There are a variety of “Skill Sets” good leaders develop and use. Here are five by author David Dodson.

Guest Post by Dan Rockwell

David Dodson has an MBA from Stanford. He worked for McKenzie and Company. But he discovered what every manager knows, “… credentials are not skills.”

You learn about skills in books. You develop skills in the trenches. Dodson’s new book, The Manager’s Handbook, is for people with dirt under their fingernails.

1. Build the team

A manager’s success depends on others. If you still think it’s all about you, you’re doomed to exhaustion. The higher you go the more you depend on others.

  1. Hire for outcomes.
  2. Provide instant feedback.
  3. Use 360-degree feedback.
  4. Coach people.

2. Set priorities

“If you were to succeed at only one thing and ignore everything else, what would that be?” Dodson
A person without priorities is driven by urgent trivialities.

  1. Set KPIs (Key performance indicators.)
  2. Generate a list of opportunities. Now cross almost everything off the list.

3. Guard time

“It’s not enough to be busy. So are the ants. The question is, “What are you busy about?” Thoreau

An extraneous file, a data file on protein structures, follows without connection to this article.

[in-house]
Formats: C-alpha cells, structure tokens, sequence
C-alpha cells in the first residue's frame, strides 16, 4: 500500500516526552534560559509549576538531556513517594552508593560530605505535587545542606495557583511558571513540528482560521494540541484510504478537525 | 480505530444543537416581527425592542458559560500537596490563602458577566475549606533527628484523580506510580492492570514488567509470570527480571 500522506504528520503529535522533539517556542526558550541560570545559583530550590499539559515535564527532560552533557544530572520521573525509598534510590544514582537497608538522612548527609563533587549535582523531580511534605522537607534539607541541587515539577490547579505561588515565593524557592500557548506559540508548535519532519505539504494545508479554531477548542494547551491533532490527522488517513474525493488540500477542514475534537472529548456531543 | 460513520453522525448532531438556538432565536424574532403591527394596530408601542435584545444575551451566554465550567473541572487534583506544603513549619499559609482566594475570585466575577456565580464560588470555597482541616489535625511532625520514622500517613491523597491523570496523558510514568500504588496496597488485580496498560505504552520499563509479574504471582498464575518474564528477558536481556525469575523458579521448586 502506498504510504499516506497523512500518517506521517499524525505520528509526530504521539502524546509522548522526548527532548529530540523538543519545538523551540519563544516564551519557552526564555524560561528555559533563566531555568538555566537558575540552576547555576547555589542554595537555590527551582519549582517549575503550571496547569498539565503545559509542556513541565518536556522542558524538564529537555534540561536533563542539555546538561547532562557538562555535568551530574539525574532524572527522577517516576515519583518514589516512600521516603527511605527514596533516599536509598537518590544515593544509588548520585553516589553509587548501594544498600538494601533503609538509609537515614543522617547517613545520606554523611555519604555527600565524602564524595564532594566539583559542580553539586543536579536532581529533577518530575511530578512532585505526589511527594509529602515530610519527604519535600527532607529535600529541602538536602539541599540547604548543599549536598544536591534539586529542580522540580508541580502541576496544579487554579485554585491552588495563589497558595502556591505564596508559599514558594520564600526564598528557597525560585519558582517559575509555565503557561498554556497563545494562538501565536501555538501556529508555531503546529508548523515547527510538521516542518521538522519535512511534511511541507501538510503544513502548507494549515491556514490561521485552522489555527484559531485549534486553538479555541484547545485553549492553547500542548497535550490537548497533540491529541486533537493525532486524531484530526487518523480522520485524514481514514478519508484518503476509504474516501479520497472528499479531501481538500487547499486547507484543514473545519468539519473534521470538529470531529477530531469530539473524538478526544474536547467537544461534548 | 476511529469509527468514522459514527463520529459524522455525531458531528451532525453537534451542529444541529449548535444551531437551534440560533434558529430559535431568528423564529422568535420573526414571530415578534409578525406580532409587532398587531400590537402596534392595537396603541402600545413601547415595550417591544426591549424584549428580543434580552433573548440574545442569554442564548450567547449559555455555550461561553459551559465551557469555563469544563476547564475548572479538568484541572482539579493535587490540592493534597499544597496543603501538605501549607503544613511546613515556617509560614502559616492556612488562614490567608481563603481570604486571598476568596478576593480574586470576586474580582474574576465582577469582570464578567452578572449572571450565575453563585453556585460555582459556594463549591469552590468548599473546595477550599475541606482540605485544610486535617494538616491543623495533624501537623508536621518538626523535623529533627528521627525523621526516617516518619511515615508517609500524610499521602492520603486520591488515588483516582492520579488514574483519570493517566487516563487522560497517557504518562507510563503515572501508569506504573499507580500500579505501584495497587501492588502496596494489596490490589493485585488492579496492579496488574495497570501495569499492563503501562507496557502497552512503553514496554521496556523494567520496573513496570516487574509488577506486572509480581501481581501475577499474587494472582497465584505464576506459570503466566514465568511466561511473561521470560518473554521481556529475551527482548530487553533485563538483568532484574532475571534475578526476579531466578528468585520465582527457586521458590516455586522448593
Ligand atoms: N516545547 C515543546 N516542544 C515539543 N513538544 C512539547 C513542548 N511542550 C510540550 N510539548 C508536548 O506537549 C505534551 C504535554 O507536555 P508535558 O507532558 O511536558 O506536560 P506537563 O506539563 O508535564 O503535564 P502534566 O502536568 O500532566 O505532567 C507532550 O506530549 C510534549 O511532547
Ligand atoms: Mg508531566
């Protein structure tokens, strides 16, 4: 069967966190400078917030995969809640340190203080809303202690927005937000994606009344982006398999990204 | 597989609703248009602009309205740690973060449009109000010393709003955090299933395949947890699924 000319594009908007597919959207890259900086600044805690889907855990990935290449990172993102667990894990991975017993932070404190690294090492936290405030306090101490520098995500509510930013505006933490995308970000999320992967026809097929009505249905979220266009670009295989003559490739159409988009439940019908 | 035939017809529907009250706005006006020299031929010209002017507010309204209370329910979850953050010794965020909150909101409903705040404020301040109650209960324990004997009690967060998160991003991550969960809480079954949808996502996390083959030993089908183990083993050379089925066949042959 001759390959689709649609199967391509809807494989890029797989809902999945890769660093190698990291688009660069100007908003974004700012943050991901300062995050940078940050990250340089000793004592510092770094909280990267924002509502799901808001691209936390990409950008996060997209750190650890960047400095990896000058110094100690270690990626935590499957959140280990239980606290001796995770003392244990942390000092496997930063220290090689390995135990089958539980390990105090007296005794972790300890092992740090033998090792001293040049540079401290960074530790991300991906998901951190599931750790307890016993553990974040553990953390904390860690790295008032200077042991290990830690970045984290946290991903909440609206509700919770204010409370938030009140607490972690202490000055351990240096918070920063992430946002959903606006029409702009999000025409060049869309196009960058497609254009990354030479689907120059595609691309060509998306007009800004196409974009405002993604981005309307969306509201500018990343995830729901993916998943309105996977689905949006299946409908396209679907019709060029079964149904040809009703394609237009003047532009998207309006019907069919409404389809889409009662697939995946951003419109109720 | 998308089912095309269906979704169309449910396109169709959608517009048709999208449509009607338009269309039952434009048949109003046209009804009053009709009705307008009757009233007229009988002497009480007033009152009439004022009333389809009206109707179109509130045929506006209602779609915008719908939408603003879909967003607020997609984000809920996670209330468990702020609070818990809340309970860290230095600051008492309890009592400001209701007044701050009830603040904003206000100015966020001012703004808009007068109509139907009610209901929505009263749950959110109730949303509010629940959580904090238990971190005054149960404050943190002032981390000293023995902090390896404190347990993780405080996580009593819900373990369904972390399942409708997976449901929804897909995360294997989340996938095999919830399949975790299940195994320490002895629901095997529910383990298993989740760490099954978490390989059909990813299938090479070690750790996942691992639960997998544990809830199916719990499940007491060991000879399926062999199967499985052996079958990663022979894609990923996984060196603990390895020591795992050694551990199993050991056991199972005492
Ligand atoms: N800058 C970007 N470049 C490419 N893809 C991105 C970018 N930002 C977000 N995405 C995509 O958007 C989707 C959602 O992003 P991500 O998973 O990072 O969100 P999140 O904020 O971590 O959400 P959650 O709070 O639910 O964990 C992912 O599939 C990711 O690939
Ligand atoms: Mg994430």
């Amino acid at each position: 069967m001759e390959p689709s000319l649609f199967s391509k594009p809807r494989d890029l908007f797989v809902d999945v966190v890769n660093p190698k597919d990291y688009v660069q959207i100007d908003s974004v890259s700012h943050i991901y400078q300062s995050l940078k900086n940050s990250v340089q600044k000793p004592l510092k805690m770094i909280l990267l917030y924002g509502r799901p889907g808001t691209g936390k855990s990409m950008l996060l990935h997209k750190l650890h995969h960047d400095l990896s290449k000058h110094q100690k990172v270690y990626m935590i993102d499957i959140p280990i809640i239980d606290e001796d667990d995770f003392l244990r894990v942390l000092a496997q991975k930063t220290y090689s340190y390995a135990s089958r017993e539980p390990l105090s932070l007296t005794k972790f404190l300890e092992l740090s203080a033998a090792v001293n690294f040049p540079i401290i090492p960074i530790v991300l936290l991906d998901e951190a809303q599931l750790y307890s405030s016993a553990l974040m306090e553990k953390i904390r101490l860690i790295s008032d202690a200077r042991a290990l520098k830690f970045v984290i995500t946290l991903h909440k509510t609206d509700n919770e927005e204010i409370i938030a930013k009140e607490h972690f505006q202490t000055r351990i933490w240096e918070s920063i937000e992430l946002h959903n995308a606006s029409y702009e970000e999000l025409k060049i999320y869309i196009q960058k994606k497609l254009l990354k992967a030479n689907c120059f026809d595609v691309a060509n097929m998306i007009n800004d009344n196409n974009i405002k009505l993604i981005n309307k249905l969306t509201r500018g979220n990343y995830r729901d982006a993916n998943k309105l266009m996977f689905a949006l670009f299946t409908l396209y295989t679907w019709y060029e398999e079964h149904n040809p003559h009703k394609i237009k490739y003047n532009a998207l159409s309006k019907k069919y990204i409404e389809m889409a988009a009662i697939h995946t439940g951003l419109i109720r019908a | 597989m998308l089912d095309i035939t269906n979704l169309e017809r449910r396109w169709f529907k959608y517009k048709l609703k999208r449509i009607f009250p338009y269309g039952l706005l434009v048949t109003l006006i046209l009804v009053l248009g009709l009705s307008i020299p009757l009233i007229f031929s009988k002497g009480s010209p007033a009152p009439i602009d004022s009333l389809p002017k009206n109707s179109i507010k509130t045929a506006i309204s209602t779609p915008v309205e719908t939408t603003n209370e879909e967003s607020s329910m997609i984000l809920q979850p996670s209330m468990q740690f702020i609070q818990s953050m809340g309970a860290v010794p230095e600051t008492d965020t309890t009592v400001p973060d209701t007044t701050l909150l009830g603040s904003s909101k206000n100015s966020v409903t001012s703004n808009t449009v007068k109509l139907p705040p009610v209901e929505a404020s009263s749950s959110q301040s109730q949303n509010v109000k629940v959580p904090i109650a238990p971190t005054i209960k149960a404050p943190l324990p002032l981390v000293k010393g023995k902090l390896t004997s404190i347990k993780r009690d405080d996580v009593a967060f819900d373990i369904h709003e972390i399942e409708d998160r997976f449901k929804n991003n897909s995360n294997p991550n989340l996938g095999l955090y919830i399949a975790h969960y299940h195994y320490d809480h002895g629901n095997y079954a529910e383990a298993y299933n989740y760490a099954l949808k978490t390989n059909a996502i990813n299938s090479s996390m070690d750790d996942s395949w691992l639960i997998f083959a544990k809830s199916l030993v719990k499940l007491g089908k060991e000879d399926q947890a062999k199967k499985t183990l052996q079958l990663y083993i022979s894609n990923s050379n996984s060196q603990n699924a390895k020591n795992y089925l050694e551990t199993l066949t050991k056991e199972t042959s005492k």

A great month is built on a series of great days.

Dodson writes, “The creativity and insights that transform an organization seldom happen in the slivers between answering emails and responding to routine requests. They require uninterrupted blocks of time, free from low value transactional work.”

Time tips:

  1. Check messages less often.
  2. Shorten meetings.
  3. Use the Eisenhower Matrix to guard time.

4. Seek and take advice

Surround yourself with advisors. Look for…

  1. Experience.
  2. Pattern recognition. You repeat past frustrations until you notice what keeps coming back.
  3. Time to give advice that stings on occasion.

5. Obsess over quality

“Do what you do so well that they will want to see it again and bring their friends.” Walt Disney

Quality drives price.

Note: The manager’s top skills are connected to each other.

Which management skill is most relevant to you today? Why?

This post is based on my conversation with David Dodson and his new book, The Manager’s Handbook.